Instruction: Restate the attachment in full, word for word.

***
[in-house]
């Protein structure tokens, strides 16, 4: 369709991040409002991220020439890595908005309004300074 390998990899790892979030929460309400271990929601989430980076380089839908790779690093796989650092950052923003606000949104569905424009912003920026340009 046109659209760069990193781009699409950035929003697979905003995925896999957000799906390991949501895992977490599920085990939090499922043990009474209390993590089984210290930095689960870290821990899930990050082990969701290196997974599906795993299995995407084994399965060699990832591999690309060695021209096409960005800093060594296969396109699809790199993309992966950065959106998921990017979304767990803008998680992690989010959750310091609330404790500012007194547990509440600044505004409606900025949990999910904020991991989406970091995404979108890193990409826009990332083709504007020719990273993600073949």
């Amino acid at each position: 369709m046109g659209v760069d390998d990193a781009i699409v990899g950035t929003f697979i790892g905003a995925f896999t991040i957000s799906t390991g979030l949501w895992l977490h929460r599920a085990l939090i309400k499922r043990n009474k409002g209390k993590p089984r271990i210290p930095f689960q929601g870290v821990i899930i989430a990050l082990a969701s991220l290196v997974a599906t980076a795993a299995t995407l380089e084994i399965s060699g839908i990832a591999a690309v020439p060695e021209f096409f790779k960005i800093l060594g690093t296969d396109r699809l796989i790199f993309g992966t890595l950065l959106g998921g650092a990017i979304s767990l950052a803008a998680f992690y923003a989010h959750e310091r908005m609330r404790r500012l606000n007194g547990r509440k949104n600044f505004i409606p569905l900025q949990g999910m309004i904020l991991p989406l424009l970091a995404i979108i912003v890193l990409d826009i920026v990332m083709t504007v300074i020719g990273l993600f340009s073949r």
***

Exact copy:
[in-house]
């Protein structure tokens, strides 16, 4: 369709991040409002991220020439890595908005309004300074 390998990899790892979030929460309400271990929601989430980076380089839908790779690093796989650092950052923003606000949104569905424009912003920026340009 046109659209760069990193781009699409950035929003697979905003995925896999957000799906390991949501895992977490599920085990939090499922043990009474209390993590089984210290930095689960870290821990899930990050082990969701290196997974599906795993299995995407084994399965060699990832591999690309060695021209096409960005800093060594296969396109699809790199993309992966950065959106998921990017979304767990803008998680992690989010959750310091609330404790500012007194547990509440600044505004409606900025949990999910904020991991989406970091995404979108890193990409826009990332083709504007020719990273993600073949």
């Amino acid at each position: 369709m046109g659209v760069d390998d990193a781009i699409v990899g950035t929003f697979i790892g905003a995925f896999t991040i957000s799906t390991g979030l949501w895992l977490h929460r599920a085990l939090i309400k499922r043990n009474k409002g209390k993590p089984r271990i210290p930095f689960q929601g870290v821990i899930i989430a990050l082990a969701s991220l290196v997974a599906t980076a795993a299995t995407l380089e084994i399965s060699g839908i990832a591999a690309v020439p060695e021209f096409f790779k960005i800093l060594g690093t296969d396109r699809l796989i790199f993309g992966t890595l950065l959106g998921g650092a990017i979304s767990l950052a803008a998680f992690y923003a989010h959750e310091r908005m609330r404790r500012l606000n007194g547990r509440k949104n600044f505004i409606p569905l900025q949990g999910m309004i904020l991991p989406l424009l970091a995404i979108i912003v890193l990409d826009i920026v990332m083709t504007v300074i020719g990273l993600f340009s073949r």